October 11, 2011

India Unveils Draft National Telecoms Policy

Published: 10/11/2011

India has launched a draft national telecoms policy but more details are required in December's final version to give operators greater confidence.

IHS Global Insight Perspective


Greater broadband availability and rural coverage are at the centre of India's draft telecoms policy.


Telecoms Minister Kapil Sibal said that 500 MHz of spectrum will be freed up over the next nine years and that 2G spectrum will be unbundled from licences.


More details will be set out in December 2011.

India has launched a draft national telecoms policy with the aim of boosting broadband availability and improving coverage in rural areas, as well as encouraging the local manufacture of telecommunications equipment. A final version of the policy is due to be released in December. The draft policy, unveiled by Telecoms Minister Kapil Sibal, has the following main points.

  • Telecoms Sector May Get Infrastructure Status: Sibal said that the Department of Telecommunications (DoT) was in discussions with the Ministry of Finance over assigning infrastructure status to the telecoms sector. This would theoretically give telecoms operators tax breaks and encourage them to invest.

  • 600 Million Broadband Connections by 2020: The government is aiming for 175 million broadband connections by 2017 and 600 million by 2020. The government sees 2-Mbps downlink as a base and is looking for 100-Mbps downlink broadband to be achieved, although the timing and scope of these aims is currently unclear.

  • Fibre to Rural Areas: By 2014 all village panchayats are set to be connected via fibre optics. After 2014, all villages and habitations are to be gradually connected.

  • Pushing for Mergers and Acquisitions: The aim is to "facilitate consolidation in the converged telecom-service sector while ensuring sufficient competition". Sibal also spoke of enabling exit strategies.

  • More Spectrum, Unbundled from Licences: 300 MHz of spectrum will be freed by 2017 and a further 200 MHz by 2020. 2G spectrum is to be unbundled from licences and priced on a market basis.

  • End to National Roaming But Infra-Circle MNP to Go Ahead: Operators will be required to offer free national roaming. Intra-circle mobile number portability will also be implemented.

  • Voice Resale Allowed: Voice resale at the wholesale and retail level will be permitted. This will be enabled by the restructuring of licences into two types: facilities-based network service operators (NSOs) and service delivery operators (SDOs).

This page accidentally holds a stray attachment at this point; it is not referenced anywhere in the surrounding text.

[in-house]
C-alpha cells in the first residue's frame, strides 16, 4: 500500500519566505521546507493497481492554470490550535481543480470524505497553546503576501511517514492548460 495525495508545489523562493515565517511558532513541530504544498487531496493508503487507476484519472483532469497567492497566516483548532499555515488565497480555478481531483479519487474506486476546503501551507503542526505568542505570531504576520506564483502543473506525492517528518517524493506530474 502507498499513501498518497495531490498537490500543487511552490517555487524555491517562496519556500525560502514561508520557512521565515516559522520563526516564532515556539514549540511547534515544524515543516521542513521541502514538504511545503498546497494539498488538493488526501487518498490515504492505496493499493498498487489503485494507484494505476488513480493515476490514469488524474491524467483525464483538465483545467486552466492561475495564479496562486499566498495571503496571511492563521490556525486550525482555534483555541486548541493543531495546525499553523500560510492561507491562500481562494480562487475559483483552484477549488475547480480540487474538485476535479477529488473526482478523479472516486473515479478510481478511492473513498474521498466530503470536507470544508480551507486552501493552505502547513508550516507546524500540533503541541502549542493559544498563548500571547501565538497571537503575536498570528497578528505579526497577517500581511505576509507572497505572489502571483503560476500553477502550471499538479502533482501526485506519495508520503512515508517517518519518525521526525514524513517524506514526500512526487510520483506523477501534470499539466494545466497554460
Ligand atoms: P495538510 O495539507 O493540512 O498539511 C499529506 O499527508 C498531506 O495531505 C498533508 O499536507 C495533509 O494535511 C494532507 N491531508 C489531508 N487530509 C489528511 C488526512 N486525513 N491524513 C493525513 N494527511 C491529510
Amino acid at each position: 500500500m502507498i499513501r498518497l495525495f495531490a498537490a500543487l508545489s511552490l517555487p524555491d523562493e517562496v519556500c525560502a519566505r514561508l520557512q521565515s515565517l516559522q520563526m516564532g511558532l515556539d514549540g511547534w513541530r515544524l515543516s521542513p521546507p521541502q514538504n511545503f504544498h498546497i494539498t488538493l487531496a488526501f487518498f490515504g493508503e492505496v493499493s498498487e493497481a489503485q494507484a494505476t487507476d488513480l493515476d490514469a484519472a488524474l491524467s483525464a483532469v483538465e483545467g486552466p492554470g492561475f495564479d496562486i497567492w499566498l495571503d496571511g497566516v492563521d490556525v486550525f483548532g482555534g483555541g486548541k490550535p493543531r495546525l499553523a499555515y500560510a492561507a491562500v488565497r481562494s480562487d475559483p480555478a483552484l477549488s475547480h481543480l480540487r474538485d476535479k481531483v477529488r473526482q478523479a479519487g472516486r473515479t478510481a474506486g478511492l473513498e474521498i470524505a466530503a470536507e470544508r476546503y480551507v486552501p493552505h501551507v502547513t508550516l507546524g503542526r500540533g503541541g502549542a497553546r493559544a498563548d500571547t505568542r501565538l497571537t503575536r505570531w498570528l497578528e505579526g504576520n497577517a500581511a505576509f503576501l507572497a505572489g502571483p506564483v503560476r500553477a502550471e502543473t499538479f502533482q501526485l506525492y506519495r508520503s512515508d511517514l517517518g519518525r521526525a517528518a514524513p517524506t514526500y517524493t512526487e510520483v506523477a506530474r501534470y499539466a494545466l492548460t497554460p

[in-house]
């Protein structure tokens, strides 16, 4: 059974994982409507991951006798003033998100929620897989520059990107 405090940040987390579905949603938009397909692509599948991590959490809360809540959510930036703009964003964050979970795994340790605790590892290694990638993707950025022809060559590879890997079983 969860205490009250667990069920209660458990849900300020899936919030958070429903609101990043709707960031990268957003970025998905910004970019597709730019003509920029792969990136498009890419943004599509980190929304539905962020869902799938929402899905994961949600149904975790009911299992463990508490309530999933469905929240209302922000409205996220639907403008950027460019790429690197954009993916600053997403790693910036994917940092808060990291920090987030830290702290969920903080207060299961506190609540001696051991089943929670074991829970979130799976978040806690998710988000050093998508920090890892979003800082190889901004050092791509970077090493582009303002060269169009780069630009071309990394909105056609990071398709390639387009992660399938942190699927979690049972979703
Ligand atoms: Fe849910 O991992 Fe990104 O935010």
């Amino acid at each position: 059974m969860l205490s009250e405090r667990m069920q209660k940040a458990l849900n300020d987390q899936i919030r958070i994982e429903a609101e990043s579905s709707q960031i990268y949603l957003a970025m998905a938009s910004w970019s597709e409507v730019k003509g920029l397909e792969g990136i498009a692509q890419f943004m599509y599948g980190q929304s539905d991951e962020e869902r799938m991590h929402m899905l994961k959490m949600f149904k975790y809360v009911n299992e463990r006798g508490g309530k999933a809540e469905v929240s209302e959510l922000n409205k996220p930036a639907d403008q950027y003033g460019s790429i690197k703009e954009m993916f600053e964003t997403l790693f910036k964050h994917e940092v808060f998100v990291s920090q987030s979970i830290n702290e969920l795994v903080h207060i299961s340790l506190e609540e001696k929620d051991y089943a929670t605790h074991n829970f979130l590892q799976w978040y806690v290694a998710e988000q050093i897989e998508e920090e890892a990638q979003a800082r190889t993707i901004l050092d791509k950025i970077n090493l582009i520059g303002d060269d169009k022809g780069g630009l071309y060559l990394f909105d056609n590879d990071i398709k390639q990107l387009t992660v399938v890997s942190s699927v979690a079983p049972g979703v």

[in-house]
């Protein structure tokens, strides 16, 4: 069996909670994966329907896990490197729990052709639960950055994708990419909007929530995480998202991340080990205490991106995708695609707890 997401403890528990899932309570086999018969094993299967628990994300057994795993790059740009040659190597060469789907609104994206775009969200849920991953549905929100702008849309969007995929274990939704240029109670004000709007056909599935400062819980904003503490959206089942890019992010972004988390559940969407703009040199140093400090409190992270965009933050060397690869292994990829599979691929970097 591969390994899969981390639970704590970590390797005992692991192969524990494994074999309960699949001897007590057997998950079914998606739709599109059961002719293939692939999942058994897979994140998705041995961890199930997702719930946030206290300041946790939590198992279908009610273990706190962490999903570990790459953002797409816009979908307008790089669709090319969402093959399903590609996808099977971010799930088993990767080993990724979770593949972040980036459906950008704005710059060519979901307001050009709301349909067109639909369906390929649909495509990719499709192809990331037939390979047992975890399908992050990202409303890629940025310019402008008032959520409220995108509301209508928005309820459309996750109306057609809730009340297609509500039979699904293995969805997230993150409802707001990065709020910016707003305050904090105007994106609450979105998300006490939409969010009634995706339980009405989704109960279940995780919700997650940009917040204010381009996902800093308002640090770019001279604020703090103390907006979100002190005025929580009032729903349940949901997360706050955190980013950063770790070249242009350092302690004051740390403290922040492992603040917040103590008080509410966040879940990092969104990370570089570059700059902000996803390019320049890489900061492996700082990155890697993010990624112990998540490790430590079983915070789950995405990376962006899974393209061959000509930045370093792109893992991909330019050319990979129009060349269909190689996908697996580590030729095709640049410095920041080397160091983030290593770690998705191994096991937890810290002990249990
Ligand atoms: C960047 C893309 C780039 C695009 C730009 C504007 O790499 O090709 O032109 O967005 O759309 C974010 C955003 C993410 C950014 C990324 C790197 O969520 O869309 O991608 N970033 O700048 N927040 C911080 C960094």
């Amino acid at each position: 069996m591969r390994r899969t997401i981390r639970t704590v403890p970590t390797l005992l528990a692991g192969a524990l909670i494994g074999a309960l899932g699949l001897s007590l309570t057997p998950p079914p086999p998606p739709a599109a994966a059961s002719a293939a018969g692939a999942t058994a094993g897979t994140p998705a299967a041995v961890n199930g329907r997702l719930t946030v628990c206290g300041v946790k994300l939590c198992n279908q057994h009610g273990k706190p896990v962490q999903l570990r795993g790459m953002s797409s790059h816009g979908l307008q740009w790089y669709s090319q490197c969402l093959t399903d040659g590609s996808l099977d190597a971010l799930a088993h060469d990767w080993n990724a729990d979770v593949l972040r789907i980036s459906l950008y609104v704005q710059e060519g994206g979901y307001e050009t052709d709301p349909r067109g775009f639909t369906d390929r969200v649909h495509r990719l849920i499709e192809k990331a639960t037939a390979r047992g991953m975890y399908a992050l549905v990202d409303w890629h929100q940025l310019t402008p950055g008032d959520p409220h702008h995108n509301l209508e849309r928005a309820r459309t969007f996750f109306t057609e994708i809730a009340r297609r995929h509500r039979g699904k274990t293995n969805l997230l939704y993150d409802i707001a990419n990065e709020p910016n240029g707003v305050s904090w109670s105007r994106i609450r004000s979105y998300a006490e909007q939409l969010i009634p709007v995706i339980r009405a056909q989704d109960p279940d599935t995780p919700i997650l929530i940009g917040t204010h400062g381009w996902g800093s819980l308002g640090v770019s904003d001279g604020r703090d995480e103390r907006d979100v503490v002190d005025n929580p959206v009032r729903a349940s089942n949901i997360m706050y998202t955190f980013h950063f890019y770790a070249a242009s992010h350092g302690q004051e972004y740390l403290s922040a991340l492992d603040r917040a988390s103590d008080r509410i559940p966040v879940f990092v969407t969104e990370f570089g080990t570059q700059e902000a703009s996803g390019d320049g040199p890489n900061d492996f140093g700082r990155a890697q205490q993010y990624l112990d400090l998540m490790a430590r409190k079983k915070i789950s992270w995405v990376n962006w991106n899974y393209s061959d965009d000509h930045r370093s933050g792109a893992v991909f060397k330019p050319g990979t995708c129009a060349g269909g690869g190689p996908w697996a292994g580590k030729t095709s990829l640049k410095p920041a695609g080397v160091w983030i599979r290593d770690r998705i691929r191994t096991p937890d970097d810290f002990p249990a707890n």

Outlook and Implications

  • Operators Await More Details: Sibal acknowledged that the DoT was still in discussions with the Telecom Regulatory Authority of India (TRAI) on the vital issues of merger and acquisition policy and spectrum pricing for 2G. The timelines for implementation of voice resale liberalisation and the phasing out of national roaming charges have yet to be formalised. So, while there is now an idea of the general objectives behind the new telecoms policy, many details are still lacking. News that some 500 MHz of spectrum will be freed up over the next nine years is welcome, but there will still be concerns about the government's plans to unbundle spectrum from licences and price 2G frequencies at market rates. Spectrum trading between operators is likely to be welcome, but there will be fears that fiscal objectives, rather than the health of the telecoms sector, will drive policymaking in the spectrum-pricing area. A more conclusive verdict can be made in December, when the final policy is set to be announced. The fear is that even the final version will not be detailed enough to restore the confidence of India's operators.

  • Past and Present Baggage: The confidence of telecoms-sector players in India has been hit by a number of factors. Past corruption—the discredited 2G licensing process from 2007—patchy implementation of laws and regulations, and disagreements over the interpretation of tax and telecoms-sector rules have led to a number of high-profile legal cases, some of which are still running. India's Central Bureau of Investigation is still looking into a number of former and current industry executives over their alleged part in the 2G licensing process. Vodafone is awaiting a decision over whether or not it will have to pay billions of dollars in tax on what it views as a tax-free transaction (see India: 1 July 2011: Vodafone CFO Warns on Indian Tax Risks). Qualcomm is facing the possibility of losing its broadband wireless licences over what it sees as a technicality (see India: 23 September 2011: DoT Revokes Qualcomm's BWA Licences). Operators and the country’s authorities are also in dispute over charges for excess spectrum holdings and 3G roaming (seeIndia: 20 September 2011: Vodafone Challenges Excess Spectrum Fee Charge in India and India: 28 September 2011: TRAI Moves on 3G Roaming). In addition, the new entrants, in particular, face the possibility of losing 2G licences (see India: 15 September 2011: DoT to Issue Showcause Notices to Nine Operators over "Illegal Licences"). While Sibal has inherited many of these problems, operators will be looking for the new telecoms policy to introduce greater transparency to avoid similar problems in the future. However, the new policy is likely to fail if the goal is to be a panacea for past mistakes. The 2007 2G licensing process undoubtedly cost the Indian treasury billions of dollars, but the authorities should avoid seeking to make future spectrum payments artificially high to make up this shortfall.

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